A large health system had been providing non-emergency ambulance transport to approximately 10,000 chronically ill patients annually, despite the service not being covered by the patients’ health plans. Learn how the health system eliminated this Medicare compliance risk saving $6 million annually.
Non-compliant Ambulance Transport Poses Risk
For the past 10 years, a large health system has provided non-emergency ambulance transport to approximately 10,000 chronically ill patients annually despite the service not being covered by the patients’ health plans. While the health system’s actions were well-intentioned – offering transport for those who lacked the means to pay for it themselves – it created a major Medicare compliance risk. These uncompensated ambulance transport rides cost the organization $6 million annually.
The health system had attempted to make adjustments in the past but struggled to find a sustainable solution and received significant pushback from patients and their providers. Unable to resolve this dilemma on its own, the health system turned to healthcare consulting firm Freed Associates (Freed) to devise and implement a program that would eliminate Medicare risk and help the organization save on its annual uncompensated transportation expenses. Freed’s healthcare compliance consultants had extensive familiarity with this health system’s operations and expertise in change management strategy.
New Process and Change Management Strategy
Freed began by analyzing the provider’s transportation issues and used the data to create a comprehensive change management and education strategy to end current practices and implement a new standard. This strategy needed to be executed carefully but precisely to ensure everyone involved, particularly patients and their referring providers, understood the new practices and transportation options. Most importantly, the desired change needed to allow patients to still arrive on time to their appointments to which they had previously been transported.
The newly devised process started with denying new requests for ambulance transportation for patients without the proper coverage and explaining to patients and their referring providers why this was no longer possible. Simultaneously, patients and providers received information about transportation benefit coverages and alternative, self-pay transportation options.
Patient and Provider Support and Education
To address inevitable questions from patients and their providers about this change in transportation practices, the health system hired two temporary staff members. These resources were trained by Freed on benefit coverage, transportation alternatives and empathetic practices to ensure that all inquiries about this change would be addressed thoughtfully and compassionately. Patients who expressed specific financial concerns about this change were connected with trained social workers to discuss Medicaid enrollment options.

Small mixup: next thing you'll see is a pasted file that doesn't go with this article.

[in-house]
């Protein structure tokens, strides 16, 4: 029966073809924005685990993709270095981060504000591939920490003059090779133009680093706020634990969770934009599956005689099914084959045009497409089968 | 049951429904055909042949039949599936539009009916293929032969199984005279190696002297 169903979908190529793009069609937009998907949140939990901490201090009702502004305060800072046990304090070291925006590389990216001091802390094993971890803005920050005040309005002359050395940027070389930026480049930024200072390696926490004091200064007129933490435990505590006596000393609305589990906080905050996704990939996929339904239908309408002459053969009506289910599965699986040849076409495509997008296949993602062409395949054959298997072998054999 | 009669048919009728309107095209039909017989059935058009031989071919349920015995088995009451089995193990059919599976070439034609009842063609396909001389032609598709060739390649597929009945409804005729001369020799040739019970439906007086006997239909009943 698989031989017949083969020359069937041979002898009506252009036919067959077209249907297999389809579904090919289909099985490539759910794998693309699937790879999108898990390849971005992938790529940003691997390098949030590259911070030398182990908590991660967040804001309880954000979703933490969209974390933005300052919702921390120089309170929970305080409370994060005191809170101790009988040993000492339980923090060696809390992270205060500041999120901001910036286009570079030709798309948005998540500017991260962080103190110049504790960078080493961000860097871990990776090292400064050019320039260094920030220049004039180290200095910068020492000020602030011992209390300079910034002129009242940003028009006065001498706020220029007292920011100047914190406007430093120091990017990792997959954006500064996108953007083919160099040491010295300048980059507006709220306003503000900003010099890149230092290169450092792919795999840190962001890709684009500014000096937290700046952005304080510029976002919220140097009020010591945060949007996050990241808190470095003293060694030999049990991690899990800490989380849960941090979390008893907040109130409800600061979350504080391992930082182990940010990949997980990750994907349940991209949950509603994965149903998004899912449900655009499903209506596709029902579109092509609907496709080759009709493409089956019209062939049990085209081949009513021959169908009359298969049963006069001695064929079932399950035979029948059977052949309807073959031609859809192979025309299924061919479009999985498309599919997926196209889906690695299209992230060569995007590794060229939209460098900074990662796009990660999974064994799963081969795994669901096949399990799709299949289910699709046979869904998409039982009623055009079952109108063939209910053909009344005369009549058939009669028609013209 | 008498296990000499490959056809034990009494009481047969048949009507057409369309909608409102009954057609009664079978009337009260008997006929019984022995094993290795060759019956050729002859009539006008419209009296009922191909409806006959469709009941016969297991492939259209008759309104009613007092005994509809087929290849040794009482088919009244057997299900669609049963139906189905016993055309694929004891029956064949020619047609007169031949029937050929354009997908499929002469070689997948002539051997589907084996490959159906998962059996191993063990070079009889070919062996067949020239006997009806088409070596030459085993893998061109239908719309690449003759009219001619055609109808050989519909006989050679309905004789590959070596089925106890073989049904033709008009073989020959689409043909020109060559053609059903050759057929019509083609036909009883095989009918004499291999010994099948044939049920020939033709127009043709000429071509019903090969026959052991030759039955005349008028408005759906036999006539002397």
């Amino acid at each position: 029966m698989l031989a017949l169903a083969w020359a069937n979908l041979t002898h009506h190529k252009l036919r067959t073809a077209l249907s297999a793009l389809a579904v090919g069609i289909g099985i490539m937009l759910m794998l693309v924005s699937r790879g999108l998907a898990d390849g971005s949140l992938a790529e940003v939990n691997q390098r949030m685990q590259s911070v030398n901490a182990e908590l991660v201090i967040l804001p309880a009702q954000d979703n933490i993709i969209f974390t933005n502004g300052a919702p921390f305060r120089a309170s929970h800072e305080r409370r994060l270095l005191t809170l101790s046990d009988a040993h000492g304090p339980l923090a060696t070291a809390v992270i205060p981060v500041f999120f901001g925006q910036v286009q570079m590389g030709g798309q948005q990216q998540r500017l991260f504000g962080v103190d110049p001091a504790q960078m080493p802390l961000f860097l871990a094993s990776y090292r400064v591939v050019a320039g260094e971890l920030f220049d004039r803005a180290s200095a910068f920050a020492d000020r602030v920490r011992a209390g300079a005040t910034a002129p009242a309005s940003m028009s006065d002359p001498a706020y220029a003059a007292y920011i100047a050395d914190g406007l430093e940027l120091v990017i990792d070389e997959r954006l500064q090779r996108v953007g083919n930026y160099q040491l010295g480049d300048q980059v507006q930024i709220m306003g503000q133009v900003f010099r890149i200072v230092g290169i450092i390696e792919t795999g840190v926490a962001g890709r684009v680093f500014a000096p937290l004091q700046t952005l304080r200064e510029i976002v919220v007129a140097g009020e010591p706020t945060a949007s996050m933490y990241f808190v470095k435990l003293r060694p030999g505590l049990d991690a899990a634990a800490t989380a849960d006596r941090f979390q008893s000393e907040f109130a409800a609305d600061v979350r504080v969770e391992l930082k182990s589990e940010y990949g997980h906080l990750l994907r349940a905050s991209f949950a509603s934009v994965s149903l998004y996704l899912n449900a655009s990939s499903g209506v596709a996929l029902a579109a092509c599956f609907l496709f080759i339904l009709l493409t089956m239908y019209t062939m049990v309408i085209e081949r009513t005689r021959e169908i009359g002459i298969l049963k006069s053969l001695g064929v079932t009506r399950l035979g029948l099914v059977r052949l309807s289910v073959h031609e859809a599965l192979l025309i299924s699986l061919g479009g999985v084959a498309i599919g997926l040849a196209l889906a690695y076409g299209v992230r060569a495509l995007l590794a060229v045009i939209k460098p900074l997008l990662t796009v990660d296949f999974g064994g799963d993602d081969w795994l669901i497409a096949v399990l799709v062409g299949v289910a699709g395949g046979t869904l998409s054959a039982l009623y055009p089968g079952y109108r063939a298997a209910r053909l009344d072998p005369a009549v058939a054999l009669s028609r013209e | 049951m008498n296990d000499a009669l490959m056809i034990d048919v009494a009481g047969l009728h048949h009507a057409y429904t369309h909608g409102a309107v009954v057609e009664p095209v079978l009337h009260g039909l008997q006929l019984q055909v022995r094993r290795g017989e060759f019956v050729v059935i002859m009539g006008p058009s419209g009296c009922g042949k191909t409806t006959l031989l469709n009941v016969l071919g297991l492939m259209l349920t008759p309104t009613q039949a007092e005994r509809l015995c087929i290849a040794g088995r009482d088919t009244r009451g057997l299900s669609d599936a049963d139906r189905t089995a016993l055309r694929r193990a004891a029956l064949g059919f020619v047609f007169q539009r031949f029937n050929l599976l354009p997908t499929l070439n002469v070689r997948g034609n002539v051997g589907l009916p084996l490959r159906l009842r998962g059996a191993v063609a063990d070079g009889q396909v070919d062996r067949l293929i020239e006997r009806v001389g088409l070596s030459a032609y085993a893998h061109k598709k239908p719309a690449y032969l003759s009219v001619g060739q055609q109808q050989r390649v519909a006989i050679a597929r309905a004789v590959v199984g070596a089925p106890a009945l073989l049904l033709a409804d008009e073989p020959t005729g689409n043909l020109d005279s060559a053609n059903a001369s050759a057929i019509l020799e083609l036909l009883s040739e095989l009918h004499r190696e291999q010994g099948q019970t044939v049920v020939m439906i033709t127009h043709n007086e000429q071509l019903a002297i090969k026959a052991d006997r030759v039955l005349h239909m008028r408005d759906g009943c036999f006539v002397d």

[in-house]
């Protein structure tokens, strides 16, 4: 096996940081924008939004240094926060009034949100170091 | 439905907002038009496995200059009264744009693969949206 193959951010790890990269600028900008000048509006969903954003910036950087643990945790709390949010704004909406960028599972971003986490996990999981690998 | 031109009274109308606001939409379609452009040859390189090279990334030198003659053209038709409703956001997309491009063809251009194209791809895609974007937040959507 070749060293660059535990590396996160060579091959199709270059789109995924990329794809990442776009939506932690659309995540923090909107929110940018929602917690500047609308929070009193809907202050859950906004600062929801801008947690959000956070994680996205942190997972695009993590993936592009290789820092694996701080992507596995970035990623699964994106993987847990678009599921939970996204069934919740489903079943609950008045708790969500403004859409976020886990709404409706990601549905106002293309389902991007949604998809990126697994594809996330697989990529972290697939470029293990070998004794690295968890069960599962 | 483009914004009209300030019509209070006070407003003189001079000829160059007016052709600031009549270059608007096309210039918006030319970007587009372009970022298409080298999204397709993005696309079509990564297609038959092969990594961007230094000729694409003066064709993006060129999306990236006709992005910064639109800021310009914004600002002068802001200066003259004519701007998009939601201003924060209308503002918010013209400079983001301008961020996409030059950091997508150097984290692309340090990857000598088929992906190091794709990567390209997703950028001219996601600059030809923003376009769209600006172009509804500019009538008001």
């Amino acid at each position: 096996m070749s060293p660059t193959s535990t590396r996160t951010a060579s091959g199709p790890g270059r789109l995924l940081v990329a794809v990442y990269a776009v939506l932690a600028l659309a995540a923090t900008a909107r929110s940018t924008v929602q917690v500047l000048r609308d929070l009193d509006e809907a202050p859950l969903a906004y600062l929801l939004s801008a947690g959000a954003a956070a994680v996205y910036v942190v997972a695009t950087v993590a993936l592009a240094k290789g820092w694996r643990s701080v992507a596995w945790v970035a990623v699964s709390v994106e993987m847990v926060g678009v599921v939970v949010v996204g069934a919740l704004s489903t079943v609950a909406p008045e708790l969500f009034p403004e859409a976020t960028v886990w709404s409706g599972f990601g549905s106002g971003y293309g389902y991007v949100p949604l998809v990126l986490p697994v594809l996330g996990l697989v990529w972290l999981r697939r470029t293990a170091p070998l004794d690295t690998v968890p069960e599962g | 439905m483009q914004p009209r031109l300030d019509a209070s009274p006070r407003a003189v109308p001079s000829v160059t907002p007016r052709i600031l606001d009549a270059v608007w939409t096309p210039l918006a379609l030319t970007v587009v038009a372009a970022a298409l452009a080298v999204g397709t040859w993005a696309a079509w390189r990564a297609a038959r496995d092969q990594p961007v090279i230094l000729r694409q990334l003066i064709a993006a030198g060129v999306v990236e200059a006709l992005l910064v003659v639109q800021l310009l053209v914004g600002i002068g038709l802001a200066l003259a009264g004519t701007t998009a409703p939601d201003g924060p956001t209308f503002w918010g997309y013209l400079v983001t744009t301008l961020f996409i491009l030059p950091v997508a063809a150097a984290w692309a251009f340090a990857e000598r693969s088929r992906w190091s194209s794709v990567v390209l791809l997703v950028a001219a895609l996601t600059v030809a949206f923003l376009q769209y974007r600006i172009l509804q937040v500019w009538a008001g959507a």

For end-stage renal disease (ESRD) patients, who represented a significant share of those receiving uncompensated ambulance transportation, social workers experienced in dialysis care were engaged on a case-by-case basis to provide support and information. The goal was to provide continuity of care and additional support in helping ESRD patients arrange alternative transportation.
Given referring providers’ prior practice of designating ambulance transportation as a “medical necessity” for their patients, the health system’s client compliance team reminded these providers about the legal definition of this term, based on Medicare and Medi-Cal requirements. The goal was to work in partnership with referring providers to ensure they selected the proper transportation option.
Elimination of Compliance Risk and $6 Million Annual Savings
Within six months, the health system reduced its noncompliant and uncompensated ambulance transportation demand from approximately 10,000 patient visits annually to zero, immediately saving the organization $6 million annually. Most critically, by reaching out to patients directly and providing supportive solutions and alternatives for transportation, no patients missed any medical appointments.
The health system credited Freed’s ability to rapidly change a decade-old practice of uncompensated transportation by instituting a clear, data-driven healthcare change management strategy, developing collaborative solutions with patients and their providers, and training designated professionals to resolve any lingering questions about this change. Patients and their providers were satisfied with the rationale given for this change, the alternative options presented, and the overall handling of their needs.
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